If You See a Little Door in an Old House, This Is What It’s For

Little doors in old houses had a purpose at one time. Here's why you might find a mini door in your hallway.

For those of us who live in old houses — built before the 1950s — certain design quirks act as conversation starters. Though we’re scratching our heads at some old home features, they were perfectly functional 75 years ago. There’s no need to have a coal or icebox door today, right?

If you have a small door next to your closet, it had a purpose back in the day. Here’s what those little doors in old houses were for!

What People Think the Doors For

If you have a mini door next to a closet in the hallway, you can rest easy — it isn’t a place for someone to hide. The doors are usually narrow, about 12 inches wide, and less than half the height of a standard closet. The space behind the door has some depth, too, usually about three feet.

Most people assume this door conceals a luggage closet. Keeping luggage next to a closet would be logical. But the space seems a little tight for a large suitcase, especially since old suitcases lacked wheels. Other popular guesses include linen storage or space for an ironing board.

If you’re about reorganize your closet, here are some storage solutions for small spaces.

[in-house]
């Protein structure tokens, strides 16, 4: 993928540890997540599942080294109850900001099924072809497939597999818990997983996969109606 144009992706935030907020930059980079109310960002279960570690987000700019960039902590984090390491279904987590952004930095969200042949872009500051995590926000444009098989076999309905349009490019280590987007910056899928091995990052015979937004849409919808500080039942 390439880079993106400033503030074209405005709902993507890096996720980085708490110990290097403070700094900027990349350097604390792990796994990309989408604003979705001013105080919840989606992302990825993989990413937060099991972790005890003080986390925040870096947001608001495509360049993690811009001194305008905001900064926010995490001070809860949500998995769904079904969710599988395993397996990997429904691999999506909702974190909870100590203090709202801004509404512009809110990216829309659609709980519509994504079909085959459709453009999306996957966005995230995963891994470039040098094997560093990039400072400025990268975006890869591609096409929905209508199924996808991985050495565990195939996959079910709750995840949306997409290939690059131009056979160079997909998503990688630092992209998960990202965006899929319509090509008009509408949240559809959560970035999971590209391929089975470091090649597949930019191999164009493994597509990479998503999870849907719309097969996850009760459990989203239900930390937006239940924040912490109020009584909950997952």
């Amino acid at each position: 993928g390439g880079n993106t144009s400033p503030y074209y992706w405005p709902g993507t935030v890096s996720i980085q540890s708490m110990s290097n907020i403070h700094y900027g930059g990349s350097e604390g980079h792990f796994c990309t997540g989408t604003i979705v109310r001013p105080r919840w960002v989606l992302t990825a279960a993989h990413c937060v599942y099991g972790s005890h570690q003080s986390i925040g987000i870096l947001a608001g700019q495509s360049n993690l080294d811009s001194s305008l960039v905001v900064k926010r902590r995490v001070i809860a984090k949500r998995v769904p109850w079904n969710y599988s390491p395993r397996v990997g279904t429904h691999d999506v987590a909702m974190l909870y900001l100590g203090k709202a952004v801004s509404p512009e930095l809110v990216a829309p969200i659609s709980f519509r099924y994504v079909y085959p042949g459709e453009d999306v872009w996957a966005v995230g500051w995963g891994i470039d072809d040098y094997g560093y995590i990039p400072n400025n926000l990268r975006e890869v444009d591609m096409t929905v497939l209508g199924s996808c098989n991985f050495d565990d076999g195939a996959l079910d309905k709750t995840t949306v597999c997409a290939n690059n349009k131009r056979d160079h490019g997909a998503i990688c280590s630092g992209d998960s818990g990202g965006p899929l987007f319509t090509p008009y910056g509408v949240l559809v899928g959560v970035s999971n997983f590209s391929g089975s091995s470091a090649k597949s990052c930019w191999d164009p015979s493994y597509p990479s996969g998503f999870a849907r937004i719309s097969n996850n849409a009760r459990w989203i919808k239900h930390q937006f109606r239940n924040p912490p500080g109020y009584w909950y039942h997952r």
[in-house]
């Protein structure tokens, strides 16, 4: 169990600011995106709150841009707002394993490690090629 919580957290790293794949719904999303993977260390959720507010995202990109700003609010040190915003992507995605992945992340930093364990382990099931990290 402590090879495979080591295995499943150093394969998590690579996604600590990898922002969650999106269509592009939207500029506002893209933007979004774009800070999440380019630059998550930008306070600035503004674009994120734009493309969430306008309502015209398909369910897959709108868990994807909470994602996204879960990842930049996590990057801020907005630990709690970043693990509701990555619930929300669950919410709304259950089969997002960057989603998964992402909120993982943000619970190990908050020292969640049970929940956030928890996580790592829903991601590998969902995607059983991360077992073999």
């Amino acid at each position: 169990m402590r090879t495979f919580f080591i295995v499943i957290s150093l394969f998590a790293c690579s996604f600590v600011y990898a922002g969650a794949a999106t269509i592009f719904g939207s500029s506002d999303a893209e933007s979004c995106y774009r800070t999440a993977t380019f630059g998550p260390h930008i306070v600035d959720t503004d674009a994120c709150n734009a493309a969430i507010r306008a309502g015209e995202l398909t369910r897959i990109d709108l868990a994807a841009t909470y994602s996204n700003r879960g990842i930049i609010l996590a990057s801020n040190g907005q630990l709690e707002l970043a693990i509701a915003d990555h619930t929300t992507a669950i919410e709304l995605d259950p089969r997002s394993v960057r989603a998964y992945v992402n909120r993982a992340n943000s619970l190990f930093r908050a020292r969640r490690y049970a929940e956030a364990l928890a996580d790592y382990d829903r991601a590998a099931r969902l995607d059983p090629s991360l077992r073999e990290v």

The Real Purpose of Little Doors

In some old houses, the little doors are designated storage space for a card table! Almost everyone had card tables in the 1950s, tucked away neat and tidy until you had company over.

As with some of the household designs mentioned before, this might not make much sense now, especially since many of us have basements for storage. Keep in mind that card games were a prime source of entertainment and socializing in the ’50s, so stowing a card table in a hall closet would have been convenient.

Taste of Home
Originally Published on Taste of Home

Hannah Twietmeyer
Hannah is a writer and content creator based in Milwaukee, Wisconsin, with a passion for all things food, health, community and lifestyle. She is a journalism graduate from the University of Wisconsin-Madison, and a previous dining and drink contributor for Madison Magazine.